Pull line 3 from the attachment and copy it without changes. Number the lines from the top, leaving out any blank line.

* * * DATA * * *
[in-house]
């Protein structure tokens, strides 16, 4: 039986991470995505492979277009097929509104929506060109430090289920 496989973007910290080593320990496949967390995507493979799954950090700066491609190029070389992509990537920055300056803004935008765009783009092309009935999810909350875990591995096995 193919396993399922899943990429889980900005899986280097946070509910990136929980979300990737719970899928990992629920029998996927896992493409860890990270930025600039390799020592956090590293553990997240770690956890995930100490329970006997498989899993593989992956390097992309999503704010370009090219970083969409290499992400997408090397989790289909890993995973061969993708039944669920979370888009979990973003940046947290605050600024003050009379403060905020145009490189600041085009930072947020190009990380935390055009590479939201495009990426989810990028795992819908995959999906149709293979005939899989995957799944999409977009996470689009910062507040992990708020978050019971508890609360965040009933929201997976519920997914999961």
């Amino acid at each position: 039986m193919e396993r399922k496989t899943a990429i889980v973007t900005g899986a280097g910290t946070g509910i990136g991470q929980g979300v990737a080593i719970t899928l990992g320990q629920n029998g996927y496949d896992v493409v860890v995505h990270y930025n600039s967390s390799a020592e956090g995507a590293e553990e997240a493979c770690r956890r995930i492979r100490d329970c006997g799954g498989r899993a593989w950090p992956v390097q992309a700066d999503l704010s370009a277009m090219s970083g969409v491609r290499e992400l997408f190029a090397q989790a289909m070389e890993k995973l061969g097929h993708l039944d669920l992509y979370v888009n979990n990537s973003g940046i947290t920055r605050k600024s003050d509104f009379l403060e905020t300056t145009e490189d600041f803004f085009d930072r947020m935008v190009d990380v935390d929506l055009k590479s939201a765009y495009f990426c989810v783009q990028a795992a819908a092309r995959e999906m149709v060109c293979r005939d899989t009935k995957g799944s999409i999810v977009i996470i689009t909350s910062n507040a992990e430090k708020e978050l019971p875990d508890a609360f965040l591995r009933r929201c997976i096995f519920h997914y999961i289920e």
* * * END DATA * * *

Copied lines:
């Amino acid at each position: 039986m193919e396993r399922k496989t899943a990429i889980v973007t900005g899986a280097g910290t946070g509910i990136g991470q929980g979300v990737a080593i719970t899928l990992g320990q629920n029998g996927y496949d896992v493409v860890v995505h990270y930025n600039s967390s390799a020592e956090g995507a590293e553990e997240a493979c770690r956890r995930i492979r100490d329970c006997g799954g498989r899993a593989w950090p992956v390097q992309a700066d999503l704010s370009a277009m090219s970083g969409v491609r290499e992400l997408f190029a090397q989790a289909m070389e890993k995973l061969g097929h993708l039944d669920l992509y979370v888009n979990n990537s973003g940046i947290t920055r605050k600024s003050d509104f009379l403060e905020t300056t145009e490189d600041f803004f085009d930072r947020m935008v190009d990380v935390d929506l055009k590479s939201a765009y495009f990426c989810v783009q990028a795992a819908a092309r995959e999906m149709v060109c293979r005939d899989t009935k995957g799944s999409i999810v977009i996470i689009t909350s910062n507040a992990e430090k708020e978050l019971p875990d508890a609360f965040l591995r009933r929201c997976i096995f519920h997914y999961i289920e």